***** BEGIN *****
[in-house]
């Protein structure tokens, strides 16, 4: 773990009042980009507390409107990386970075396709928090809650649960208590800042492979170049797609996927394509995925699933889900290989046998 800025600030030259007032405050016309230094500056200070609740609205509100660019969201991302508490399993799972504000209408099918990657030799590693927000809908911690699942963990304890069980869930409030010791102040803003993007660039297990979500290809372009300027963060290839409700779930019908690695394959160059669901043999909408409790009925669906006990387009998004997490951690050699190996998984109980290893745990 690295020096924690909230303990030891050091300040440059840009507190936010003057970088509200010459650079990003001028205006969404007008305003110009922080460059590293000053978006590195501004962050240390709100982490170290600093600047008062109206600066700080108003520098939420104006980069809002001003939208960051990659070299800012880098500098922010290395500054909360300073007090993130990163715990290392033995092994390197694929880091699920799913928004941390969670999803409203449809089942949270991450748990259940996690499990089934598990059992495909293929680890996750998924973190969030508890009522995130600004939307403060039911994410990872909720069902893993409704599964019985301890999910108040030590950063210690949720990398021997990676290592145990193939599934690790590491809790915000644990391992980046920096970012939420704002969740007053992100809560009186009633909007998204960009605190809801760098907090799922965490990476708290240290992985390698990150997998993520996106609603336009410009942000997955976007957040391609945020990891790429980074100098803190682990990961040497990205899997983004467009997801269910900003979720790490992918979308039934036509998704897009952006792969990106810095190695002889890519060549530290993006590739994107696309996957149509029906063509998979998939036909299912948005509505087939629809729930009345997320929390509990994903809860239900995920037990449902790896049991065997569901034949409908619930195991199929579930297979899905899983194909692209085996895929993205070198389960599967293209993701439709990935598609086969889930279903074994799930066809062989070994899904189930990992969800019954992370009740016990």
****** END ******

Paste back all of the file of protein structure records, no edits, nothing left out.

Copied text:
[in-house]
């Protein structure tokens, strides 16, 4: 773990009042980009507390409107990386970075396709928090809650649960208590800042492979170049797609996927394509995925699933889900290989046998 800025600030030259007032405050016309230094500056200070609740609205509100660019969201991302508490399993799972504000209408099918990657030799590693927000809908911690699942963990304890069980869930409030010791102040803003993007660039297990979500290809372009300027963060290839409700779930019908690695394959160059669901043999909408409790009925669906006990387009998004997490951690050699190996998984109980290893745990 690295020096924690909230303990030891050091300040440059840009507190936010003057970088509200010459650079990003001028205006969404007008305003110009922080460059590293000053978006590195501004962050240390709100982490170290600093600047008062109206600066700080108003520098939420104006980069809002001003939208960051990659070299800012880098500098922010290395500054909360300073007090993130990163715990290392033995092994390197694929880091699920799913928004941390969670999803409203449809089942949270991450748990259940996690499990089934598990059992495909293929680890996750998924973190969030508890009522995130600004939307403060039911994410990872909720069902893993409704599964019985301890999910108040030590950063210690949720990398021997990676290592145990193939599934690790590491809790915000644990391992980046920096970012939420704002969740007053992100809560009186009633909007998204960009605190809801760098907090799922965490990476708290240290992985390698990150997998993520996106609603336009410009942000997955976007957040391609945020990891790429980074100098803190682990990961040497990205899997983004467009997801269910900003979720790490992918979308039934036509998704897009952006792969990106810095190695002889890519060549530290993006590739994107696309996957149509029906063509998979998939036909299912948005509505087939629809729930009345997320929390509990994903809860239900995920037990449902790896049991065997569901034949409908619930195991199929579930297979899905899983194909692209085996895929993205070198389960599967293209993701439709990935598609086969889930279903074994799930066809062989070994899904189930990992969800019954992370009740016990």